Franklin P. Adams, a regular at the Algonquin Round Table in the 1920s and '30s, was a master of comic verse. His best-known work is no doubt "Baseball's Sad Lexicon," an ode to the Chicago Cubs double-play combination of "Tinker to Evers to Chance." The blog Futility Closet brings to our attention another playful ode by Adams that's right up our alley: "To a Thesaurus."
O precious code, volume, tome,
Book, writing, compilation, work,
Attend the while I pen a pome,
A jest, a jape, a quip, a quirk.
For I would pen, engross, indite,
Transcribe, set forth, compose, address,
Record, submit—yea, even write
An ode, an elegy to bless—
To bless, set store by, celebrate,
Approve, esteem, endow with soul,
Commend, acclaim, appreciate,
Immortalize, laud, praise, extol
Thy merit, goodness, value, worth,
O manna, honey, salt of earth,
I sing, I chant, I worship thee!
How could I manage, live, exist,
Obtain, produce, be real, prevail,
Be present in the flesh, subsist,
Have place, become, breathe or inhale
Without thy help, recruit, support,
Assistance, rescue, aid, resort,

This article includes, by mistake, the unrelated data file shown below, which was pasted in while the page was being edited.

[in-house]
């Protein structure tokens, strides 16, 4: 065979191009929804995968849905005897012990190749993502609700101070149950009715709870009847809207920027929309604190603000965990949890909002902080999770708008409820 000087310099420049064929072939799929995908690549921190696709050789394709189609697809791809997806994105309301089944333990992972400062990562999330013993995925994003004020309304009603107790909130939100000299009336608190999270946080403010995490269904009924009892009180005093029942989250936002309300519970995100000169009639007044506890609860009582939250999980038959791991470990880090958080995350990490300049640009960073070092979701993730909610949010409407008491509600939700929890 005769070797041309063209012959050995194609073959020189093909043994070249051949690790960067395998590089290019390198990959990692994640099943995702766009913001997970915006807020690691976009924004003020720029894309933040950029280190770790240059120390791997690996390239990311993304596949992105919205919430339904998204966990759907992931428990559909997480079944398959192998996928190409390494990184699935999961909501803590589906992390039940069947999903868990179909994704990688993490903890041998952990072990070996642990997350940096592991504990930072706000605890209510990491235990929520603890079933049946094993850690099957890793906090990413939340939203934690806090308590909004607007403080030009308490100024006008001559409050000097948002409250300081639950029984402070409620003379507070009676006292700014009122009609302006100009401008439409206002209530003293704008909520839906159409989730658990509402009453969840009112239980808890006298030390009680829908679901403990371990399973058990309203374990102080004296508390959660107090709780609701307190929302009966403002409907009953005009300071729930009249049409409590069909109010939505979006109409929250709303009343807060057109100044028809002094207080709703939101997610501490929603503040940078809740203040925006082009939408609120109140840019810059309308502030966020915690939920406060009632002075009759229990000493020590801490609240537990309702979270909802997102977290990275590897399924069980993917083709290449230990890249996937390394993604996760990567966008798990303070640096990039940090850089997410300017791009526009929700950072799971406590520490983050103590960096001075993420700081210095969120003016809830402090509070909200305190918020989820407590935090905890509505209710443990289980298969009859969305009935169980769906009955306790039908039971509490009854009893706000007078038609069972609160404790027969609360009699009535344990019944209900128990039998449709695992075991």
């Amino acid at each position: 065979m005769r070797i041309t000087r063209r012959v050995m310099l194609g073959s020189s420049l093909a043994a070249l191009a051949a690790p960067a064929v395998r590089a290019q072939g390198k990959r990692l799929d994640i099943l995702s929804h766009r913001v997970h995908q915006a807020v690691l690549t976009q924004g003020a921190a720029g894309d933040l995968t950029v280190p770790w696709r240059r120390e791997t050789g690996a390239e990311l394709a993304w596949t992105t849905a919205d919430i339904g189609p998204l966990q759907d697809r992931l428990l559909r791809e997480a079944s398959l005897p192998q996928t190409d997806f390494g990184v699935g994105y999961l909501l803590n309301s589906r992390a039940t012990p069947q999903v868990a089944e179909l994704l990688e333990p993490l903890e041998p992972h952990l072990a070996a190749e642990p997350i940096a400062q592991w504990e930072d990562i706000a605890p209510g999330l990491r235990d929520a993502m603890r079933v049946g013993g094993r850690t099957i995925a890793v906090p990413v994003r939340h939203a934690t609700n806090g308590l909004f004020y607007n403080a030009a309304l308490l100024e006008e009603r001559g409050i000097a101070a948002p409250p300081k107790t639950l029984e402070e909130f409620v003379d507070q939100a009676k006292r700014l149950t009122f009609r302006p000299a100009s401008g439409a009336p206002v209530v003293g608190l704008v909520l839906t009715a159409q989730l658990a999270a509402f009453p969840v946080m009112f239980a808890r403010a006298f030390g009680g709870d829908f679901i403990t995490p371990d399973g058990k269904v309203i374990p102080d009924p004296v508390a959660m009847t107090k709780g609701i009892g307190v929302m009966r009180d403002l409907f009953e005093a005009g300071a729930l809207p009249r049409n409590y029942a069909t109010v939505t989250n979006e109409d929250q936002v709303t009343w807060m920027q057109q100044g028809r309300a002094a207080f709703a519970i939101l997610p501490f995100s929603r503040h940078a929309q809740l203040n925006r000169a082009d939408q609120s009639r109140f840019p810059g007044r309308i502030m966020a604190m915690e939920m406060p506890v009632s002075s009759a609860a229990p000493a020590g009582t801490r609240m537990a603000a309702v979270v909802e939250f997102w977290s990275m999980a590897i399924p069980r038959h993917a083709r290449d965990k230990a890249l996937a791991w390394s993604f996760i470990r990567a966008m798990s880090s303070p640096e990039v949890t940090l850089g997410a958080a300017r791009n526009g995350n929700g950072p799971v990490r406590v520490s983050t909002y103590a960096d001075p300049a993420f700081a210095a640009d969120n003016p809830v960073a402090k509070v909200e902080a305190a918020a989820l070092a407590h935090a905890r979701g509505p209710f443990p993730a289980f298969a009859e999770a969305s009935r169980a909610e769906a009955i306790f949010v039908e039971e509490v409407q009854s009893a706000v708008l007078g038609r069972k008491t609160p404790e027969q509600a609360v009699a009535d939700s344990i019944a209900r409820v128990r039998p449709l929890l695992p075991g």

Favour, sustention, and advance?
Alack! Alack! and well-a-day!
My case would then be dour and sad,
Likewise distressing, dismal, gray,
Pathetic, mournful, dreary, bad.
Though I could keep this up all day,
This lyric, elegiac, song,
Meseems hath come the time to say
Farewell! Adieu! Good-by! So long!
— Franklin P. Adams, collected in Carolyn Wells, The Book of Humorous Verse, 1920
Adams was no doubt spoofing writers who spent too much time with their noses in Roget's, a frequent source of ridicule that Roget biographer Joshua Kendall told us about (see our interview with Kendall, "Roget's Legacy: Thesaurus as Tool, Thesaurus as Crutch"). But for revealing the unexpected joys of synonymy, this surely deserves a place in the Thesaurus Pantheon alongside Johnny Carson's "Funeral for a Thesaurus Editor" sketch.